She had already been there since she was aware of the world around her, confined between the grey, cold walls. She had never inquired the reason why she was in here instead of out there, where the sun baked the earth a warm, ripe honey coat. Nobody had ever taught her to question; in fact, nobody had ever talked to her. As if her language was not understood. As if she was not the two-legged creature as they all were.
So, instead of talking, she spent her time watching them, watching the women who fed her daily meals and tended to her necessities. They spoke to each other, she observed, whispering in their softest voice so that she could not hear, or so they thought. Sometimes they were less discreet, deeming her, the creature which had not received the least education, could not understand. Unknown to them, she could, every single word.
What makes me different from them, the maiden often wondered. Surely their countenances were not the same; neither were their figures. Their limbs were larger and thicker; their fingers bony and callous, their nails cracked and stained. Still, all these minor differences put aside, the maiden believed she was not of another species. She had neither wings nor beaks nor feather on her body. If it was just the same as them, why was she treated so differently?
Though she was on her own in the cold tower, the fair maiden was not so lonely. Despite her isolation, day and night she had friends to keep her company. Little robins came to her tiny hole of a window, bringing to her songs of foreign tongues. Even if she did not get the meaning of those tunes, the maiden found herself humming them in her waking time. The gentle wind played with her fountain of hair, caressing her soft cheeks and whispering into her ears. And if she did not comprehend a word of his speech, the maiden still giggled to his delightful tone. Oh, he brought her presents, too. Petals of various sorts of flower, fragrance from a far-away meadow, sometimes a strange-looking leaf or a colorful plume. At times she thought she might just be his bride so that he would carry her to a new land, far away from this dusky tower.
At night, the moon and the candle were her friendly companion. The moon coated her room in a silvery sheen, making the grey walls a deal less gloomy. The candle taught her a playful trick. As she placed her hands in front of the candle, their shadows projected on the stony walls were molded and twisted by the flickering flame into a variety of uncanny shapes. Every time she discovered a new shape, her melodious laughter echoed through the whole tower. The wind often joined her little game and the fair maiden soon found out that he was even a better player than herself.
Although she was not so lonely locked inside the tower, deep down inside her still swelled a burning desire of freedom. She yearned to be allowed to come outside, to swim in the spring lake, to bathe under the summer sun, to pick up the falling autumn leaves or to play with the pristine winter snow. Many a time she stretched out her hand toward the sun and silently moaned the bitter truth that only the tip of her finger was touched by the warmth of sunlight; the rest of her remained cold and damp inside the tower.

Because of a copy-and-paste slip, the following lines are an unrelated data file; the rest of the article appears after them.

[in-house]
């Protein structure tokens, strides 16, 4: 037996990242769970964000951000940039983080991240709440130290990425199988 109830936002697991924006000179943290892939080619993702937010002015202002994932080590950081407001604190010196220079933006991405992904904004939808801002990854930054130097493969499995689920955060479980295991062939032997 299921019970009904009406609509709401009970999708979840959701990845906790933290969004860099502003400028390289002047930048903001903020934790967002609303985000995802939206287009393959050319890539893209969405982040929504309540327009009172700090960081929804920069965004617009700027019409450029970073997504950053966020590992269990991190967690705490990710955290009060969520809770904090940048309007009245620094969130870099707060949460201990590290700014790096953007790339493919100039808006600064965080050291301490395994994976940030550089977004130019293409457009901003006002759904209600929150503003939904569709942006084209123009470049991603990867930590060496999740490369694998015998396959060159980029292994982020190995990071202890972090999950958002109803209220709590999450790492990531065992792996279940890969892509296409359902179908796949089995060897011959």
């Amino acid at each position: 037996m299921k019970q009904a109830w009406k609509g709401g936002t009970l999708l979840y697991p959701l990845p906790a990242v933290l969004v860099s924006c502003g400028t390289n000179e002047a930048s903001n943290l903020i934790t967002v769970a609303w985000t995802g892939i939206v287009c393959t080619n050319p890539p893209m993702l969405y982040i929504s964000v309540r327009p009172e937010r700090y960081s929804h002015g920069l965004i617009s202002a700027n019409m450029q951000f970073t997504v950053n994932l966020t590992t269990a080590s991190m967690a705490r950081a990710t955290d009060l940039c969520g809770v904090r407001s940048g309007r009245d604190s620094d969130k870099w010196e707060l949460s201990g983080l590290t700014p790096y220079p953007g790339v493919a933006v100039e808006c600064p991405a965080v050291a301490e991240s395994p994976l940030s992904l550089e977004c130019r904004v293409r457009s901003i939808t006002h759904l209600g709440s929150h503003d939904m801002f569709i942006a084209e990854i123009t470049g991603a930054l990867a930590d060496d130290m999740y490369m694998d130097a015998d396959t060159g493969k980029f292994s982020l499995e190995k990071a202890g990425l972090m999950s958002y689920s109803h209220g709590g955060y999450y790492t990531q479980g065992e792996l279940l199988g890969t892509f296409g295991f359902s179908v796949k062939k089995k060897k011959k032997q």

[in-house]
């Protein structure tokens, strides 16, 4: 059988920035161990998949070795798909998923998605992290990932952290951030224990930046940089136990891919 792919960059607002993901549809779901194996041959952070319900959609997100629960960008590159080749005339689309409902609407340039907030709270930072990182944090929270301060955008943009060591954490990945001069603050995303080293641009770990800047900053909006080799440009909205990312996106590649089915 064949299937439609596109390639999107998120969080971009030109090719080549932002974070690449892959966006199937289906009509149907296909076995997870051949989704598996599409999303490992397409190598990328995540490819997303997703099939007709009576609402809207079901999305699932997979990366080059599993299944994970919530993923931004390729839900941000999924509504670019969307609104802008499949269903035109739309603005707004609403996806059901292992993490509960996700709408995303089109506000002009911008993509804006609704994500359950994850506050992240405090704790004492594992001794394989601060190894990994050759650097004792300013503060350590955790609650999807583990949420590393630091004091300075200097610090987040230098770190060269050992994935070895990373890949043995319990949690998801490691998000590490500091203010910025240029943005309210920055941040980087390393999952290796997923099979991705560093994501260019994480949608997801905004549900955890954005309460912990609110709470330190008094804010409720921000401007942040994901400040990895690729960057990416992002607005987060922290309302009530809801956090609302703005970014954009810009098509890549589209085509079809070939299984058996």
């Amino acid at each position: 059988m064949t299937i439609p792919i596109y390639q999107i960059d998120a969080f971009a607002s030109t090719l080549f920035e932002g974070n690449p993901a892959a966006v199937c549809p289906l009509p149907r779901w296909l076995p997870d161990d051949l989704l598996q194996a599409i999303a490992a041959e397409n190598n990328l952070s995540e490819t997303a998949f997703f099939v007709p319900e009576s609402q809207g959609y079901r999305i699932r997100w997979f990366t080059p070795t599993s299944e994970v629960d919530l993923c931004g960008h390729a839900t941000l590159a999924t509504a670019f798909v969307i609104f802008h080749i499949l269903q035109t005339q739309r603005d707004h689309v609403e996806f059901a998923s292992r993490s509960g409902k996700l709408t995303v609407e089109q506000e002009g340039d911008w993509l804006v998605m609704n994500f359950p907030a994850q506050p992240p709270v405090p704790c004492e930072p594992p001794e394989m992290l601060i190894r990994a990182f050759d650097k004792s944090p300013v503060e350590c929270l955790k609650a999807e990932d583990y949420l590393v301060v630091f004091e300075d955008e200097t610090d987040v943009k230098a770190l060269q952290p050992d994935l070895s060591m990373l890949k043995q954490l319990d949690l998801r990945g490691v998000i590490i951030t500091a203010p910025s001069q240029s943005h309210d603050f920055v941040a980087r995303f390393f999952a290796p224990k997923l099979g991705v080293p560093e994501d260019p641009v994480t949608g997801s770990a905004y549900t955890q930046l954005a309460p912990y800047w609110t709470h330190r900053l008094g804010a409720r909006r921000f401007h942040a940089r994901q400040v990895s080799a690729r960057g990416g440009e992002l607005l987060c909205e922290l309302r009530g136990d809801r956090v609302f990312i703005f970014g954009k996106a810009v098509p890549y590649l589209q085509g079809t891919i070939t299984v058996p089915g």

Her young heart nearly burst out of her bosom in delight when the news that she would be out of the tower reached her. The goodswives were mumbling something about a sacrifice but the words were too soft for her blissfully deaf ears to pick. The maiden was so drunk on her vision that she would not mind anything, as long as her sole and only wish was fulfilled. Kept inside this cage, her mind was plain and simple as a child’s.
The scrubbed her clean in bath tub scented with roses and dressed her in soft, smooth gown with elaborate woven patterns, so fine the material that her normal wool robe seemed pitiful rags. Finally, they braided her lavender fountain of hair and placed a crown of white lilies on her head.
In the sunlight, the fair maiden shone like a precious gem. She caught eyes following her as she was put on the dais and carried away, eyes dark with fear and menace. She paid them no mind; as long as she was embraced by the wind and kissed by the sun, she would not be bothered by the crows’ eyes.
They let her upon a broad slab of stone in the thick darkswoods at the last sunlight and went back the way they had gone, silently as ever. The maiden, dosed with dreammilk, was left behind on her own. When she opened her lovely eyes again, she was greeted with the fathomless black depth of the forest and a terrible loneliness she had never experienced before. The wind was howling; his tone rasp and hoarse on her ears. Instead of caressing her hair and cheeks like always, his once gentle hands ruthlessly slapped her across the face, flinging her lily crown down the damp, muddy soil to be trembled on. The moon was too high and distant as if he was nothing but a total stranger who had gone deaf and mute to her cries and pleads.
Her feet began to wander on their own will, leading her nowhere but deeper and deeper into the darkswoods’ heart. She knew neither her destination nor her intention; still she kept on walking, tied to a blind faith that she would eventually find the light. Despite her tears on her cheeks, she was not afraid of the dark. The moon was still here, was he not? The wind was also here, was he not? If that was the case, how come she felt so lonely, so… abandoned? The villagers had abandoned her and her friends, also.
Her tears run dry and so did her strength. Each step and she could tell another portion of her strength being seeped away from her body. She found her legs numb, her feet sore and her stomach empty. A crust of bread or a lick of honey would taste like ambrosia on her tongue. But cruelly, there was none.
She did not know how long she had been walking until her feet, blistered and in agony, failed her and the fair maiden tumbled down a devious cliff.
(To be continued)